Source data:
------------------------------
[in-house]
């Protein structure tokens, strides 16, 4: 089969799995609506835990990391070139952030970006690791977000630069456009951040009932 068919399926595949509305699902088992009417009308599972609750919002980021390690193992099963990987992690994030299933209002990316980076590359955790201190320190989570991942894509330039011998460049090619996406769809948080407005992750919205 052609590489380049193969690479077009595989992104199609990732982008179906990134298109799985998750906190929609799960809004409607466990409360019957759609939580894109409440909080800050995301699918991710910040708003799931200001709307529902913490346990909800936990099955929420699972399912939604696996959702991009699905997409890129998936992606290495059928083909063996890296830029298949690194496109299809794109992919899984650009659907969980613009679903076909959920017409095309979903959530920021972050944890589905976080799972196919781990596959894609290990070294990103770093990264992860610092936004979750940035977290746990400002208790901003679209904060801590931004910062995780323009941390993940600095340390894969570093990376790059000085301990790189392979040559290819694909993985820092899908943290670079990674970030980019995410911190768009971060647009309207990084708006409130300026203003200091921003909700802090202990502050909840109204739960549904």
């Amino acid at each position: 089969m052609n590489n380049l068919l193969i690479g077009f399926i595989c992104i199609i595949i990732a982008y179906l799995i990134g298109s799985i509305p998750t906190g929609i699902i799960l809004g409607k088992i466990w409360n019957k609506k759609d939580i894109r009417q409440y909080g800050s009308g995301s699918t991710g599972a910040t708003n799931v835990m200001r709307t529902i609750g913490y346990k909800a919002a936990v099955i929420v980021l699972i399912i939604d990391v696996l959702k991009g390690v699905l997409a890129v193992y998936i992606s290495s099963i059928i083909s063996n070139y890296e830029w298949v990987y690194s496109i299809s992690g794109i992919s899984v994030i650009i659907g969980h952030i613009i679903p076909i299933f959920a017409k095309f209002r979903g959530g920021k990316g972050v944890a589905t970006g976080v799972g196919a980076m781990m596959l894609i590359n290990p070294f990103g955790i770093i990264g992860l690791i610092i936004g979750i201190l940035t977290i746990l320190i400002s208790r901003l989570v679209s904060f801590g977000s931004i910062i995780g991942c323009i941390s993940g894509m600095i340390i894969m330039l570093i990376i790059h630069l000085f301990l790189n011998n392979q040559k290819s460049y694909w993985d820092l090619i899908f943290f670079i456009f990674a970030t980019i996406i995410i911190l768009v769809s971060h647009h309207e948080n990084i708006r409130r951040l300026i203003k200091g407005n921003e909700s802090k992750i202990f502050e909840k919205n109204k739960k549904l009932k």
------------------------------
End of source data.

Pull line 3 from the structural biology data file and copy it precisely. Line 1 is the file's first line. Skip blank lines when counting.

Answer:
């Amino acid at each position: 089969m052609n590489n380049l068919l193969i690479g077009f399926i595989c992104i199609i595949i990732a982008y179906l799995i990134g298109s799985i509305p998750t906190g929609i699902i799960l809004g409607k088992i466990w409360n019957k609506k759609d939580i894109r009417q409440y909080g800050s009308g995301s699918t991710g599972a910040t708003n799931v835990m200001r709307t529902i609750g913490y346990k909800a919002a936990v099955i929420v980021l699972i399912i939604d990391v696996l959702k991009g390690v699905l997409a890129v193992y998936i992606s290495s099963i059928i083909s063996n070139y890296e830029w298949v990987y690194s496109i299809s992690g794109i992919s899984v994030i650009i659907g969980h952030i613009i679903p076909i299933f959920a017409k095309f209002r979903g959530g920021k990316g972050v944890a589905t970006g976080v799972g196919a980076m781990m596959l894609i590359n290990p070294f990103g955790i770093i990264g992860l690791i610092i936004g979750i201190l940035t977290i746990l320190i400002s208790r901003l989570v679209s904060f801590g977000s931004i910062i995780g991942c323009i941390s993940g894509m600095i340390i894969m330039l570093i990376i790059h630069l000085f301990l790189n011998n392979q040559k290819s460049y694909w993985d820092l090619i899908f943290f670079i456009f990674a970030t980019i996406i995410i911190l768009v769809s971060h647009h309207e948080n990084i708006r409130r951040l300026i203003k200091g407005n921003e909700s802090k992750i202990f502050e909840k919205n109204k739960k549904l009932k």